Neurosis, post-hardcore gone psych-metal tough guys from the Bay Area, are the sonic equivalent of Robinson Jeffers' brawny, atavistic nature poetry. For the uninitiated, singer Steve Von Till's anguished he-man vocals can seem a bit over the top, but they have to be in order to sell the outsized beats and mythic lyrics—kind of like Juvenile. They want to be a force of nature, not just a rock and roll band. Not since the heyday of Swans has a band done dirge and drone so well with nary a blink or a wink. The band's multidimensional heavy music has a deep dub weightiness that gives the reverberations of bass and drums a stark, breathless desert landscape feel. Some people might substitute the word "oppressive" for "breathless," but then, music as a "force of nature" can often feel like being hit over the head with a club, dragged out to the desert, and left to die whilst pondering the pretty cactus flowers. The Eye of Every Storm hypnotizes like their last, 2001's A Sun That Never Sets, but the new one adds a little more of the psychedelic electronic work that their alter ego Tribes of Neurot lay down for the acid-damaged set. Steve Albini makes sure the metallic maelstroms shine and glisten in the mud. But just as important as the soul-satisfying guitar noises on Storm are the moments of melancholia, silence, and light that peek through the dark clouds. SCOTT SEWARD


The Incomplete Triangle


"Charm is in limited supply/And it's refusing to stretch/That indefinable nothing somehow motivates you." That couplet, from Joe Crow's 1983 single "Compulsion," aptly describes the uneasy relationship between art and commerce. Each is predicated on the search for an elusive quality that will set it apart from the other while maintaining the ties that sustain them both. The debut album from Brooklyn-via-Miami artists' collective Lansing-Dreiden walks this fine line with aplomb. Despite being lumped in with the Williamsburg electroclash bunch (Fischerspooner, W.I.T.), the publicity-shy group has been exploring similar themes in various media since its inception in 1999. Known mainly for the infrequently published journal Death Notices, Lansing-Dreiden made their first foray into sound with the 2003 release of The Incomplete Triangle; like their previous work, it uses the polished aesthetic of synthy '80s alt-rock as a jumping-off point. Luckily, Kemado's rerelease has filed away none of the rough edges that make the album so compelling. Filtered through a prism of dated effects, the aloofness that serves as a foundation for the songs, represented here by layers of echo that nearly obscure the lyrics, loses its power. Lyrics like "I'll never let you go" ("I.C.U.") are stripped of their chill (and redeemed of their inadvertent silliness) by a sudden, unexpected hitch in the singer's voice. Any effect created by the washes of synthesizer in "Glass Corridor" is punctured by an endearingly off-key "yeah" that appears just outside of the beat throughout the song. Moments like this pop up throughout The Incomplete Triangle. Hints of chaos seep through the slick production, and the aftereffect is haunting, a fever dream barely remembered but chilling nonetheless—the "indefinable nothing" found at last. DONNA BROWN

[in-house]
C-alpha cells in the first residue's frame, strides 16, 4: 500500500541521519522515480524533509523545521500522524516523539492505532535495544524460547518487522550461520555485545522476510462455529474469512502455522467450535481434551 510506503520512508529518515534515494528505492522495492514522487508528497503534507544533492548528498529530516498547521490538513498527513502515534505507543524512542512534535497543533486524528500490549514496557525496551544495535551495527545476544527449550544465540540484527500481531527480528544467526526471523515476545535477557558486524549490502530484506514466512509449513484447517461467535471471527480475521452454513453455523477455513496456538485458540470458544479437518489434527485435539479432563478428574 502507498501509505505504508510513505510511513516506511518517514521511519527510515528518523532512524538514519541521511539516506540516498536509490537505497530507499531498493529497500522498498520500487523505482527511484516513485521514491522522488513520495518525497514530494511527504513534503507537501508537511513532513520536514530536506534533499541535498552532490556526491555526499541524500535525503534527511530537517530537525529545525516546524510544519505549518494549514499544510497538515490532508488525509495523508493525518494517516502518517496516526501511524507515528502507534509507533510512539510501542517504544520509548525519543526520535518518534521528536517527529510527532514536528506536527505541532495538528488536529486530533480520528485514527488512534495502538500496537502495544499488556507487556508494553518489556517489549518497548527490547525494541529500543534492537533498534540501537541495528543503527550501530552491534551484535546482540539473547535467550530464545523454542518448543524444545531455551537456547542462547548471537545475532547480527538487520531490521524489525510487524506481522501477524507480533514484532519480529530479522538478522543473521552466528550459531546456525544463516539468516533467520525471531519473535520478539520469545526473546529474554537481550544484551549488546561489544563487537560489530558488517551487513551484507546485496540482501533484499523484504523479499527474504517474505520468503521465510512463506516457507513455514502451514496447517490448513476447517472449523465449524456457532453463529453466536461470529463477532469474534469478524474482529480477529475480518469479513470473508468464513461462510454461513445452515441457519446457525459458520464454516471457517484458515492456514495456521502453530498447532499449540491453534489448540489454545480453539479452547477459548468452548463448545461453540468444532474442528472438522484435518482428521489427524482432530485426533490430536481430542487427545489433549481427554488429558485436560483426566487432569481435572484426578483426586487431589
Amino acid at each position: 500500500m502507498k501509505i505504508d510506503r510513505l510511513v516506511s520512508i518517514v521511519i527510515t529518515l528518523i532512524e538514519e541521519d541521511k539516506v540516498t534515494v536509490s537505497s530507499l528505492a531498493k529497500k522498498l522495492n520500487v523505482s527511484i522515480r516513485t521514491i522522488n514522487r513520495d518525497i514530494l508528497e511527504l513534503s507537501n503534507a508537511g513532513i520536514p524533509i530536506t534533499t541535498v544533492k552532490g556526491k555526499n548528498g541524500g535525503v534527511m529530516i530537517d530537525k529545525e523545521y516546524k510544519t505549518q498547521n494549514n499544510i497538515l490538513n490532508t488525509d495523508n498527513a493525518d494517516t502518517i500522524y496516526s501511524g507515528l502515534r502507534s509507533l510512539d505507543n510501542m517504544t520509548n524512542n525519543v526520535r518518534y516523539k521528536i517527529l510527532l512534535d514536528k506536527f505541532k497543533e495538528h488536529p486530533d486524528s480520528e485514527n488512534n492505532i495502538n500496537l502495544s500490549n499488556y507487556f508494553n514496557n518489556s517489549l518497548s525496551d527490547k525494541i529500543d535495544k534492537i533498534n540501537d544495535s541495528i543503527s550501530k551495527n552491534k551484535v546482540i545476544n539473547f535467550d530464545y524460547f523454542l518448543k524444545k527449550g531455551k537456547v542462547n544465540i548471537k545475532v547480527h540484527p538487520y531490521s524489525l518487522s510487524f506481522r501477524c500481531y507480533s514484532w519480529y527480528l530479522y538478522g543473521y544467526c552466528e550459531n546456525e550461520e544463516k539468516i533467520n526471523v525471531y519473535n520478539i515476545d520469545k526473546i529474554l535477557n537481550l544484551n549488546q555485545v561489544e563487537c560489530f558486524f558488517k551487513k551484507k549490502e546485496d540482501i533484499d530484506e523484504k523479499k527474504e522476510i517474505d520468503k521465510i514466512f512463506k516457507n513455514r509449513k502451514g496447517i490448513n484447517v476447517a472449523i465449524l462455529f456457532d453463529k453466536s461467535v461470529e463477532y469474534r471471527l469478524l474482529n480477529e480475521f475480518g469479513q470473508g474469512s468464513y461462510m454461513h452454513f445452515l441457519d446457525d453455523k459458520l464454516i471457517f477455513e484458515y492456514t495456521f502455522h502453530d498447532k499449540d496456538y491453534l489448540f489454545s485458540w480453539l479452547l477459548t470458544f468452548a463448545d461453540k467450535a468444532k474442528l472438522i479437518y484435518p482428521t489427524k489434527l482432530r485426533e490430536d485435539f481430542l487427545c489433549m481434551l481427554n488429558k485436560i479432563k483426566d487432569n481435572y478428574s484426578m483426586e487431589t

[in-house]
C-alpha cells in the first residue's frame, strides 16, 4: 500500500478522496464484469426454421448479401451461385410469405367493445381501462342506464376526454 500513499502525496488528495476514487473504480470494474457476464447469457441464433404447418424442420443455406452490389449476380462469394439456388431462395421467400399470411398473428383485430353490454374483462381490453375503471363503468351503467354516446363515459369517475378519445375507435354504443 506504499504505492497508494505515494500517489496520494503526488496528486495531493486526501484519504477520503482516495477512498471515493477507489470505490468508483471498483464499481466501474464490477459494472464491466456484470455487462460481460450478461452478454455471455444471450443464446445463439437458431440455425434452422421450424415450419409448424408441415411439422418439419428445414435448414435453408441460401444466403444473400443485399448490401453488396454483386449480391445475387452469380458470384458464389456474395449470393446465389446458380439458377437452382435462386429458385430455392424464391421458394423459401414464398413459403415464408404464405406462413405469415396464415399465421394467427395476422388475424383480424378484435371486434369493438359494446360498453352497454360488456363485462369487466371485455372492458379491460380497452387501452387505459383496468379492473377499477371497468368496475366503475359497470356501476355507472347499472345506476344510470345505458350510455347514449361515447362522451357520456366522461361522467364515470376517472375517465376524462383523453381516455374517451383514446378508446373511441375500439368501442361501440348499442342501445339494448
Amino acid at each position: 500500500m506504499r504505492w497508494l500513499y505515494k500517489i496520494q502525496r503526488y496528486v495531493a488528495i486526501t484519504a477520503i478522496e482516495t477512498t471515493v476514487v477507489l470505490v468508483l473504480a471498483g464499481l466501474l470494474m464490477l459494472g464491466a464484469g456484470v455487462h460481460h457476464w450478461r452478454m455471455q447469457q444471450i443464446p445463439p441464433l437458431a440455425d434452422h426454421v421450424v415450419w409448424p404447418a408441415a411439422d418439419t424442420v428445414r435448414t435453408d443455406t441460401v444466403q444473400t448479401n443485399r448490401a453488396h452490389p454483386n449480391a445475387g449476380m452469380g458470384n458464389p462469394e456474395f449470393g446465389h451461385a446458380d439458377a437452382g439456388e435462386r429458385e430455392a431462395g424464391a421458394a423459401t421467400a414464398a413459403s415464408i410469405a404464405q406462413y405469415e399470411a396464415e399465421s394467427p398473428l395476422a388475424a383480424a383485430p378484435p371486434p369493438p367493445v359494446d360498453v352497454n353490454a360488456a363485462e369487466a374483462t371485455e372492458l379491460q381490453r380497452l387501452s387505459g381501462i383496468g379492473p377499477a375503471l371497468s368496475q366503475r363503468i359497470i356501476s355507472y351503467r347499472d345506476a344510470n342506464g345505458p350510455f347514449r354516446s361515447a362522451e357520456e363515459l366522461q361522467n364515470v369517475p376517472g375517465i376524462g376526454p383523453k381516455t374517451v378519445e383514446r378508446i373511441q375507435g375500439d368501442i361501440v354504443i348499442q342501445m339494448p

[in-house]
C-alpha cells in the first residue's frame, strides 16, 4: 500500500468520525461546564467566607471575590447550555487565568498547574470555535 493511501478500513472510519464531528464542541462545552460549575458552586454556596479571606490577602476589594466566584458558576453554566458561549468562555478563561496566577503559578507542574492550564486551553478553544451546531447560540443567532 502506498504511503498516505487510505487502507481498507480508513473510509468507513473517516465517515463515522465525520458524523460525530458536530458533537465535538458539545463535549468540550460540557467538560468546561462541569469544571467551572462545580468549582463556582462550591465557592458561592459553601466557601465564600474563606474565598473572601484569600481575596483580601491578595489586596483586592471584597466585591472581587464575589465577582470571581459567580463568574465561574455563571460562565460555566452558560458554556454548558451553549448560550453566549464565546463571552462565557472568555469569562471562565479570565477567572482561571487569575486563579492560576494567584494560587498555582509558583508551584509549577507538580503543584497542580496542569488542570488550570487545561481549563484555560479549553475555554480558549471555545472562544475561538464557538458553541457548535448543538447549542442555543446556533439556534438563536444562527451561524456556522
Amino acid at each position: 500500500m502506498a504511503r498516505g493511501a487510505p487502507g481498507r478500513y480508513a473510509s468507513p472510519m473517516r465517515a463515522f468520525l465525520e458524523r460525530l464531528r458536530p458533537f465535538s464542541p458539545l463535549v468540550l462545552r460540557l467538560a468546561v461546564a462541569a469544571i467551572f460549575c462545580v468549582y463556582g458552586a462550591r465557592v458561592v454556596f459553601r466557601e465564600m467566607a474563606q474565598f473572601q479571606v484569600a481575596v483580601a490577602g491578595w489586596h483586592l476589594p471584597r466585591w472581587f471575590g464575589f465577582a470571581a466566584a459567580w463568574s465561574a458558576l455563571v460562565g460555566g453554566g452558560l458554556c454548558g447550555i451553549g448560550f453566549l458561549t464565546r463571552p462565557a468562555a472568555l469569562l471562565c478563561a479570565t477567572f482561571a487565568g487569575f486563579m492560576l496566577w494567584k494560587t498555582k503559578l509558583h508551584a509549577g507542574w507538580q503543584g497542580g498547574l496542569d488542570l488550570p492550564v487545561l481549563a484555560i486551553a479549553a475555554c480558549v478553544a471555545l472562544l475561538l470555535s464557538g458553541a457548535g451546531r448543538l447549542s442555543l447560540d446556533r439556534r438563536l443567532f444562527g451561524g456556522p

Flor de Amor

(World Circuit/Nonesuch)